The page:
KIRUS BOOK REVIEWS: First Do No Harm: Progressive Education in a Time of Existential Risk by Steve Nelson
Author: Steve Nelson
Garn Press (264 pp.)
$24.95 hardcover, $17.95 paperback, $9.99 e-book, $2.99 through Kindle Matchbook Program
Paperback & Hardcover Available: Amazon | Barnes & Noble | IndieBound (local bookstore)
eBook Available: Amazon, Ebook $2.99 through Kindle Matchbook Program. Available for free through Amazon Kindle Unlimited Program.
KIRKUS Book Review
A veteran journalist and progressive educator presents a critique of America’s school system and a call to action.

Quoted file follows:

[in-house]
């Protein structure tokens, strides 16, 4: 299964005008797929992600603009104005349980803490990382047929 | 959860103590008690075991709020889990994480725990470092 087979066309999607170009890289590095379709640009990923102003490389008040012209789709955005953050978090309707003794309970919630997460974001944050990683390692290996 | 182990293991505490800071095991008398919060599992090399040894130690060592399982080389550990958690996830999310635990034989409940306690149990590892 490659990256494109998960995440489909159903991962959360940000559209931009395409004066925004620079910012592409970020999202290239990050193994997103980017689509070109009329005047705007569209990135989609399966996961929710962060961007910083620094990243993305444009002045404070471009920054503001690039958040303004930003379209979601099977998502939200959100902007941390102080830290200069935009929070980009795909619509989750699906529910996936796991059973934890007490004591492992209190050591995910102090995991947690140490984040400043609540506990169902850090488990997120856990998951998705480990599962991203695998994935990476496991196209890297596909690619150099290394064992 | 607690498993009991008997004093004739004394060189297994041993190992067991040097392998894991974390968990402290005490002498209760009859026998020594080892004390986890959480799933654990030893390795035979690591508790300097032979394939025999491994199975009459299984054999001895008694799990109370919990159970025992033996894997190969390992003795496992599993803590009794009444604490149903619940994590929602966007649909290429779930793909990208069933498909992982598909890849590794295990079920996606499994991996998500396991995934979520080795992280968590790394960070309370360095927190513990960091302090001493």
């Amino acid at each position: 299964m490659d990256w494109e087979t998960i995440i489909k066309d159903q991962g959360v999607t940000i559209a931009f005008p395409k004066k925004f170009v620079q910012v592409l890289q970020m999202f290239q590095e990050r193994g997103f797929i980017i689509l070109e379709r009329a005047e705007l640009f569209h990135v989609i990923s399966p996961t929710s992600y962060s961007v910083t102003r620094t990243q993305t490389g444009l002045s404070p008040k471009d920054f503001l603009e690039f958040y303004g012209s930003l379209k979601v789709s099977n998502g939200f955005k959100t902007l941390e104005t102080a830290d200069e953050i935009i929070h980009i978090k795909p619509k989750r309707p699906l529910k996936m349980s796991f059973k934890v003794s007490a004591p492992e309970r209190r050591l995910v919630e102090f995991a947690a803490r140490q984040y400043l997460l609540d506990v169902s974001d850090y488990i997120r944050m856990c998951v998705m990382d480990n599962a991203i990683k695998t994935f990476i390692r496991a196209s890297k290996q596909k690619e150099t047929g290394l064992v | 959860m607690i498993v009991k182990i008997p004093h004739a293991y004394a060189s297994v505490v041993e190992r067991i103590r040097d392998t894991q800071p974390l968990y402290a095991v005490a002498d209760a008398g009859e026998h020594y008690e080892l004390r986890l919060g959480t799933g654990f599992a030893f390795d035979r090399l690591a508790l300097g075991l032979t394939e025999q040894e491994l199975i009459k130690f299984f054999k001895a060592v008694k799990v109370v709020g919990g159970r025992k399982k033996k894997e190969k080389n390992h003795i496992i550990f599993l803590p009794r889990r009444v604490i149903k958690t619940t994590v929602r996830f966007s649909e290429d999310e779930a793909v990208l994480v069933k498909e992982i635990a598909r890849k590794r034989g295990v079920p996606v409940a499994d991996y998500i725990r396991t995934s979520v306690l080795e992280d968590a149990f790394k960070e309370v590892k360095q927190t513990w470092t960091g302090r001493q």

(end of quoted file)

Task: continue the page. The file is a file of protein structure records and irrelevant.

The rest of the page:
In his debut book, Nelson, a principal at a progressive Manhattan school, tackles many of the issues in American education, from the achievement gap to standardized tests. He begins his treatise by reminding readers of the grave existential threats the world faces, from climate change to nuclear war, and the importance of education in the face of these dangers. He goes on to outline how progressive education can create students who will be more active participants in America’s democracy and who can cope with these perils. Despite his strong opinions about education, Nelson maintains a humorous, self-deprecating touch: “So-called reformers want rigid accountability, more structure…longer school years, more tests and more discipline. Undoing the damage of those loosey-goosey progressive practices is arduous work!” Part history lesson, part professional memoir, the work outlines the roots of America’s current “conventional,” “factory” educational model as well as the history of the progressive model. He advocates for the education of the whole child and seeks to remove stereotypes about project-based, community-oriented progressive education. Throughout, the text maintains a readable, conversational tone: “Beginning in the ’50s and ’60s, America has steadily moved away from intellectualism and toward business-focused pragmatism.” Nelson sprinkles in heartening anecdotes about success stories from his work in progressive schools. He also includes idealistic, flowery adages like “Seeds of brilliance need a dose of aimlessness to flower.” The author makes a concerted effort to maintain a balanced perspective on the place of privilege he writes from, noting that “privileged schools are also immune, in whole or in part, from the misguided public policies that drive bad education.” Occasionally Nelson’s suggestions and opinions are surprisingly simple and radical, such as “It is not hyperbole to suggest that millions of American children might be better served to skip school entirely.” After making his case for progressive education, the author concludes by urging educators to take action and agitate for more funding and smaller classes.